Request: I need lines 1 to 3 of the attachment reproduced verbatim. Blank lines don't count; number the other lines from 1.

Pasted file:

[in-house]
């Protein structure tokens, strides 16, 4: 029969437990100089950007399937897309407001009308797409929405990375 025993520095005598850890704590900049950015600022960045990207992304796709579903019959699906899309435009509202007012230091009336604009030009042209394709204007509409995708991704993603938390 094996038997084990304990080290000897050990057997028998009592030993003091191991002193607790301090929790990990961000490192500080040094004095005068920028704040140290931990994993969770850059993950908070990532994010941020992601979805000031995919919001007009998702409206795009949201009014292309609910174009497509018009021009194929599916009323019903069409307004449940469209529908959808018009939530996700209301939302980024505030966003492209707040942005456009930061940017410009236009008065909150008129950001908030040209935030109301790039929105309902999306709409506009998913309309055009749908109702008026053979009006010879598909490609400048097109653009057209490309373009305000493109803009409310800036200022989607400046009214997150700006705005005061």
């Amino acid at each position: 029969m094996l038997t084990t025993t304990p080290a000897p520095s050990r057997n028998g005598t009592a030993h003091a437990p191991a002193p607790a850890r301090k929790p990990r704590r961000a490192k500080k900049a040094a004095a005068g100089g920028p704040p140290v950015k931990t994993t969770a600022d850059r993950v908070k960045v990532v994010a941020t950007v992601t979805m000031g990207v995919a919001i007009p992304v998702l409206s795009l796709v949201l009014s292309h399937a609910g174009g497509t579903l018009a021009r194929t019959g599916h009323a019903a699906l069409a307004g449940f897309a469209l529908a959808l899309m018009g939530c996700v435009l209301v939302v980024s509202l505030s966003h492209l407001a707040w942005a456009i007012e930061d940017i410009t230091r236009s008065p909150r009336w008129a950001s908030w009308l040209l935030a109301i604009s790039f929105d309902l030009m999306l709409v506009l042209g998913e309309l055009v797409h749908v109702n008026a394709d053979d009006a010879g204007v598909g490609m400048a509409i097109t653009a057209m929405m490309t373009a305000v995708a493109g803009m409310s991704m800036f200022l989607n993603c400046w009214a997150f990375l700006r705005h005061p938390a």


[in-house]
């Protein structure tokens, strides 16, 4: 029969437990100089950007399937897309407001009308797409929405990375 025993520095005598850890704590900049950015600022960045990207992304796709579903019959699906899309435009509202007012230091009336604009030009042209394709204007509409995708991704993603938390 094996038997084990304990080290000897050990057997028998009592030993003091191991002193607790301090929790990990961000490192500080040094004095005068920028704040140290931990994993969770850059993950908070990532994010941020992601979805000031995919919001007009998702409206795009949201009014292309609910174009497509018009021009194929599916009323019903069409307004449940469209529908959808018009939530996700209301939302980024505030966003492209707040942005456009930061940017410009236009008065909150008129950001908030040209935030109301790039929105309902999306709409506009998913309309055009749908109702008026053979009006010879598909490609400048097109653009057209490309373009305000493109803009409310800036200022989607400046009214997150700006705005005061």
């Amino acid at each position: 029969m094996l038997t084990t025993t304990p080290a000897p520095s050990r057997n028998g005598t009592a030993h003091a437990p191991a002193p607790a850890r301090k929790p990990r704590r961000a490192k500080k900049a040094a004095a005068g100089g920028p704040p140290v950015k931990t994993t969770a600022d850059r993950v908070k960045v990532v994010a941020t950007v992601t979805m000031g990207v995919a919001i007009p992304v998702l409206s795009l796709v949201l009014s292309h399937a609910g174009g497509t579903l018009a021009r194929t019959g599916h009323a019903a699906l069409a307004g449940f897309a469209l529908a959808l899309m018009g939530c996700v435009l209301v939302v980024s509202l505030s966003h492209l407001a707040w942005a456009i007012e930061d940017i410009t230091r236009s008065p909150r009336w008129a950001s908030w009308l040209l935030a109301i604009s790039f929105d309902l030009m999306l709409v506009l042209g998913e309309l055009v797409h749908v109702n008026a394709d053979d009006a010879g204007v598909g490609m400048a509409i097109t653009a057209m929405m490309t373009a305000v995708a493109g803009m409310s991704m800036f200022l989607n993603c400046w009214a997150f990375l700006r705005h005061p938390a």